The Warm-Up prompt checks to see if students understand the Pythagorean Theorem. I am on the lookout for students who assume that they can simply add the lengths of the legs to get the length of the hypotenuse. I ask students to follow our Team Warm-up routine, which involves sharing their responses with the other members of their cooperative learning team. I choose students at random to write the team's chosen response on the board.
I use the team answers to highlight misconceptions and focus attention on the correct meaning of the Pythagorean Theorem. I display a slide in the slide show and use cold calling to check for understanding. (This is also an opportunity to see if students recall how to find the side of a square given its area.)
Students will no doubt recall that the Pythagorean Theorem is usually used to find the missing side of a triangle. I agree. The squares on the hypotenuse of the triangle in the warm-up problem and the check for understanding both have areas that are perfect squares. I ask students to find the lengths of their sides.
I display the Agenda and Learning Goals Slide for the lesson and briefly review it with the class.
In this section, students work in teams to re-create a transformation proof of the Pythagorean Theorem. The activity uses a Team Jigsaw format. I distribute the handout for the activity and make sure students know where they can obtain scissors and glue. I give the instructions for the activity with the help of a slide in the slide show.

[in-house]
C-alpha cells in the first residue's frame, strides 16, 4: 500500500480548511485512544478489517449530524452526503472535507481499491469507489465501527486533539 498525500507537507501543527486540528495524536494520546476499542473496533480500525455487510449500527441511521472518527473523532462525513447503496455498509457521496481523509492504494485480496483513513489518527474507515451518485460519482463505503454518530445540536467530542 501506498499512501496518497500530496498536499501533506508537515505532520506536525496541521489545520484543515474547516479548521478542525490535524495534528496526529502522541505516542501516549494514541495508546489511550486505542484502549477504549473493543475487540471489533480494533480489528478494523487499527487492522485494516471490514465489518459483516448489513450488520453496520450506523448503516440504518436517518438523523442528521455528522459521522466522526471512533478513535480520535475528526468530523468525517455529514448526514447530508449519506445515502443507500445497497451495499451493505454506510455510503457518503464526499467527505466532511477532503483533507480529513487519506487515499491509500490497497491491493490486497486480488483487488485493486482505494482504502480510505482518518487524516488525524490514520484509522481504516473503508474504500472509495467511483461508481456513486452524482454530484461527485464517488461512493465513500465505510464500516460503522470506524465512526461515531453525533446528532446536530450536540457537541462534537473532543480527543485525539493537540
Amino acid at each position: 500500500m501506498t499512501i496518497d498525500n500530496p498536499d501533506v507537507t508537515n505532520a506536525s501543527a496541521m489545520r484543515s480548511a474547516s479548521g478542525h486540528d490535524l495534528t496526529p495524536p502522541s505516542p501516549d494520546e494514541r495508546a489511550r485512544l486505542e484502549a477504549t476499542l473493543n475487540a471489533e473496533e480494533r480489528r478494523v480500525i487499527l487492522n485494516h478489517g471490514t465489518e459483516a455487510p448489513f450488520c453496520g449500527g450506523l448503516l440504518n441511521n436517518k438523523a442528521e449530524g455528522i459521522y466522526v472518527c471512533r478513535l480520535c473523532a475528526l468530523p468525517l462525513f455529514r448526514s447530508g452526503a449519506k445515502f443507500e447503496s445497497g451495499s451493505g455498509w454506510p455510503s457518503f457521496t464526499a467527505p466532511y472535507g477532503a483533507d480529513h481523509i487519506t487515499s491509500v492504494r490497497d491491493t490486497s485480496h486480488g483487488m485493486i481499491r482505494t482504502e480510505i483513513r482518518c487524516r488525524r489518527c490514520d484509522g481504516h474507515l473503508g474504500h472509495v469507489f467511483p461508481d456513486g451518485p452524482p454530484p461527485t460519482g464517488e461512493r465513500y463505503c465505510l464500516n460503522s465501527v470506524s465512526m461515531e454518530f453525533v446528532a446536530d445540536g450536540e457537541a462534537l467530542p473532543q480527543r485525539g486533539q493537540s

As students get to work, I display a digital timer. Students will probably enjoy this part of the lesson, but it is important to keep it to a time limit. The focus should be on using reason to analyze the proof and evaluate its claims for rigor in the next section. If a team is stumped, I invite them to send out a 'spy' to see what other teams are doing. After 5 minutes or so, I use a document camera to display student work showing the solution to the first re-assembling task.
Things to Be On the LookOut for (BOLOs):
In this section, students work in pairs to evaluate the rigor of the proof. The activity uses a Rally Coach format. I begin by reviewing the previous activity with the whole class to ensure that students understand why the demonstration proves the Pythagorean Theorem. I may invite teams to share some of their learnings or insights. I use a slide in the slide show, which contains a hyperlink to a website with an animated demonstration.
The animation shows that the transformation works for any right triangles, but--I ask students to be super-skeptical for a minute--how do we know that the left-over regions are really squares? (MP3) (What is a square? How do we know these sides are all the same length? How do we know these acute angles form a right angle?) I invite discussion. (One way I may do this is by using a game called Math Ball.)
If the major points come out in a whole-class discussion, the activity can just be used to summarize and check for understanding, if there is time remaining.
Things to Be On the LookOut for (BOLOs):
I ask students to draw squares on the sides of the triangles, because I want to reinforce the meaning of the theorem. This turns out to be good differentiation, and I will often see students drawing squares on right triangles weeks later.
The lesson close follows our Individual Size-Up Routine. The prompt asks students to recap the argument they used to show that the acute angles of a right triangle can be put together to form a right anle into their Learning Journals.
For homework, I assign problems #4-6 of Homework Set 1 for this unit. Problems #4-5 ask students to practice applying the Pythagorean Theorem to find the missing side of a triangle. Problem #6 asks students to re-call one of the arguements they used to justify the claims in the proof of the Pythagorean Theorem they analyzed in class. The second part of this problem is a challenge for students who are ready to use algebra in a related proof of the Pythagorean Theorem.